At such fantastical moments, puppets can facilitate wonders. It’s just the aftermath that González bungles, loosening his grip on the tiller as we sail toward a consoling affirmation. I’m reminded of my teaching days, when I’d notice the class bell sneaking up on me. I’d rush through – or even skip over – the crucial ending of my lesson to assign the homework before the students rushed out.

Pretty much the same thing happens here as González tells us that more kites fly upwards after Tito’s sadly lands. We just don’t get a satisfying account of how that happens or what it means. The Magic Kite could easily unfold all its potential magic if González could add 10-15 minutes to it. Meanwhile, it was very useful to have Torres-Weiner hanging around after last Sunday’s matinee to answer kids’ questions in the talkback. They asked some really good ones.

Spymaster With a Shopping Cart

By Perry Tannenbaum

I’ve seen over 200 productions by Children’s Theatre of Charlotte since I began covering the local scene in 1987, but only a handful have been as emotionally powerful as Danny, King of the Basement, now at the Wells Fargo Playhouse through Sunday. Grim realities pursue Danny Carter and his mom, Louise, who are fleeing from her latest bad decision when we first see them, an abusive boyfriend. That makes eight moves in the last two years, according to Danny, who keeps a more diligent count than Mom.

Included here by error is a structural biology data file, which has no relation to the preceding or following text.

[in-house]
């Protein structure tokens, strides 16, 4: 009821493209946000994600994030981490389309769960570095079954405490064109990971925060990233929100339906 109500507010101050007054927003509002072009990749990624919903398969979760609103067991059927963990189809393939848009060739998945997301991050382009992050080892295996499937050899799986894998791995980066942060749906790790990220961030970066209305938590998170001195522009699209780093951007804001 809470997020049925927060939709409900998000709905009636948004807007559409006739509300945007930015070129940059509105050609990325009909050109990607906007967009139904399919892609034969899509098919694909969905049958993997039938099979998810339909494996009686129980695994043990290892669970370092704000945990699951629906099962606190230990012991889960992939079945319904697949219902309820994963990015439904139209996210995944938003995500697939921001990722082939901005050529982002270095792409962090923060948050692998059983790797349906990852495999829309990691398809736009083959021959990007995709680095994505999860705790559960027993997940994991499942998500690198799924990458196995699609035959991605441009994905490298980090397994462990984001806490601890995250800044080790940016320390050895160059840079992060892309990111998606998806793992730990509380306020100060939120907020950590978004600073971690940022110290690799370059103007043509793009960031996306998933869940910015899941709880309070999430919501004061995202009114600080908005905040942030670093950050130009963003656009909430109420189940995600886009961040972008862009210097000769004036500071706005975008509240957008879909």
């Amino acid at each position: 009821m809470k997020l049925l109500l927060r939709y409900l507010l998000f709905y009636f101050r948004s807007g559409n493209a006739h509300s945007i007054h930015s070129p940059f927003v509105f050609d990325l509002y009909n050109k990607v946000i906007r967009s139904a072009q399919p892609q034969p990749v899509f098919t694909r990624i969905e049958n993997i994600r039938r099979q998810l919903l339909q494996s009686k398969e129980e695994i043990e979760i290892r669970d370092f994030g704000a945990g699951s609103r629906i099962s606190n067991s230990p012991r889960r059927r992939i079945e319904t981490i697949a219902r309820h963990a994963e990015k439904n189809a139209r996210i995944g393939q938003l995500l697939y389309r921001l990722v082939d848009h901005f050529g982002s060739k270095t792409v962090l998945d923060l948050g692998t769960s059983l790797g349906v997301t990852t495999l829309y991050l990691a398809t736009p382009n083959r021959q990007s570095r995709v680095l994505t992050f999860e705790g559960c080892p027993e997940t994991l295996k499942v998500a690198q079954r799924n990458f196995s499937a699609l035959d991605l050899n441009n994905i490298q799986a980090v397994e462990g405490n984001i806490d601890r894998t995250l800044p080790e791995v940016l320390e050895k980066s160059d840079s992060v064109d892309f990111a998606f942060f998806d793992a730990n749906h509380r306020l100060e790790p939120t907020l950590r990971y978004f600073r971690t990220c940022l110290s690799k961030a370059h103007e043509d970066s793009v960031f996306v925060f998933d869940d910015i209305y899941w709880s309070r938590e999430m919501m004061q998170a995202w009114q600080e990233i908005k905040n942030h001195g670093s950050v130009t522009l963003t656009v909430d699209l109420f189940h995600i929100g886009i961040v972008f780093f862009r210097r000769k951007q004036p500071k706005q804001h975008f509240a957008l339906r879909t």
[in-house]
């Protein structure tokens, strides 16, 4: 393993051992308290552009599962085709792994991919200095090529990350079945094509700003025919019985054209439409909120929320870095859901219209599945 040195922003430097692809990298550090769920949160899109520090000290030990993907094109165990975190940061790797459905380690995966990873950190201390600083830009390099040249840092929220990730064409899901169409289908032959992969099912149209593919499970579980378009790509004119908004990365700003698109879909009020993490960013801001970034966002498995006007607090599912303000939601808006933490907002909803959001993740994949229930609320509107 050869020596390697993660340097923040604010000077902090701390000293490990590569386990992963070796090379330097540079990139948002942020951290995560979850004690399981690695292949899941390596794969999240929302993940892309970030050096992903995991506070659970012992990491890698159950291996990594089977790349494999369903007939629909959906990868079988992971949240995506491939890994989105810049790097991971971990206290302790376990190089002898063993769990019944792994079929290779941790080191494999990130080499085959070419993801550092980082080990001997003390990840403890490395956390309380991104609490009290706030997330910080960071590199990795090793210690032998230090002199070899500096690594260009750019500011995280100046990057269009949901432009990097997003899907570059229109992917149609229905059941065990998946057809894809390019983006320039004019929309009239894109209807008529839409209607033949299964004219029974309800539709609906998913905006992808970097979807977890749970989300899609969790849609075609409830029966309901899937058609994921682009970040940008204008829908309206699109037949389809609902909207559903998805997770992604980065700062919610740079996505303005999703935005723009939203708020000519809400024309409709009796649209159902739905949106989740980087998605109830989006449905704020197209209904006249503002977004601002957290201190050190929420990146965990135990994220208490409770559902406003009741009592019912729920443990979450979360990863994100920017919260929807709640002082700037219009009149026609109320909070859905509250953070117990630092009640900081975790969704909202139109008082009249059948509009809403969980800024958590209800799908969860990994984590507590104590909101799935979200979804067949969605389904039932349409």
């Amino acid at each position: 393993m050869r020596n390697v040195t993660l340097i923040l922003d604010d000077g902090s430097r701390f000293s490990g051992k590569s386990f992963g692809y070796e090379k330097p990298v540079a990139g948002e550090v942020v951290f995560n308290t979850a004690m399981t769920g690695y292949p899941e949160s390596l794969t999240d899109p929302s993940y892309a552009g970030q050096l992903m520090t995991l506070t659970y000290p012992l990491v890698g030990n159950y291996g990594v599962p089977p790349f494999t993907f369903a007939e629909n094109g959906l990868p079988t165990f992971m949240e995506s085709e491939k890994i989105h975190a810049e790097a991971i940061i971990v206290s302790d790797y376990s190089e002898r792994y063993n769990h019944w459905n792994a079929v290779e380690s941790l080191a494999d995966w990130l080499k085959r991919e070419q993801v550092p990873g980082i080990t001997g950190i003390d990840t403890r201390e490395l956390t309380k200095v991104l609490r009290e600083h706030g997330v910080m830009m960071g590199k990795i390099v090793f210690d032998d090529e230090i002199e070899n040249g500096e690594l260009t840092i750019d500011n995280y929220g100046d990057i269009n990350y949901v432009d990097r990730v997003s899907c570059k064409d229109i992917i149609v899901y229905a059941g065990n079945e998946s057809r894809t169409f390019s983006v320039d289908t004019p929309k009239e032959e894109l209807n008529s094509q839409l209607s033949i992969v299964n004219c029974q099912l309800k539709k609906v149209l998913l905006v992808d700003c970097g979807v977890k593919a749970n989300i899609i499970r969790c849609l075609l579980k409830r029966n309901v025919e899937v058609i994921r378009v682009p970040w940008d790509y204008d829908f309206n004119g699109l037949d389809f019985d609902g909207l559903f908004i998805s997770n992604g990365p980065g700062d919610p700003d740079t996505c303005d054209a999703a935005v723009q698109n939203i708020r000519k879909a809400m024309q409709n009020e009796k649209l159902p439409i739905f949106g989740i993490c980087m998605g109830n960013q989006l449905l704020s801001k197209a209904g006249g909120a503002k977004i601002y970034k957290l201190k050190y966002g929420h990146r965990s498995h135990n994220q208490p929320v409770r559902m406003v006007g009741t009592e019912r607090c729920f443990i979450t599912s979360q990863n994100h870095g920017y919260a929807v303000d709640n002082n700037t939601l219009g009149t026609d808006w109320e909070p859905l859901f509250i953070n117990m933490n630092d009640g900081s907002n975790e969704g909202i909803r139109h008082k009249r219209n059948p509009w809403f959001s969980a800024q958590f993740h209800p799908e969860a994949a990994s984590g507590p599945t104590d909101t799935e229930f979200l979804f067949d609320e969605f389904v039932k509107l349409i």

Danny’s disintegrating confidence in his mom and the wandering, often homeless nature of his life combine to push him into a world of fantasy – where he’s perpetually undercover as a juvenile spy, always an outsider looking in, always preparing for the next hasty getaway. So much always seems to be hanging by a thin thread in Canadian playwright David S. Craig’s penetrating script. To get their crummy new basement apartment, Louise has lied to the new landlady, pretending to be single and childless.

It’s only by speaking with Penny, the landlady’s daughter, that Danny discovers the deception. We can understand Danny’s wariness about his mom’s landing a job and not foolishly spending the little money that they have, since we’re a bit skeptical ourselves. While Danny remains uncertain about whether his mom will be able to make next month’s rent, his situation becomes more anguished because he’s actually making friends with Penny and another new neighbor, Angelo.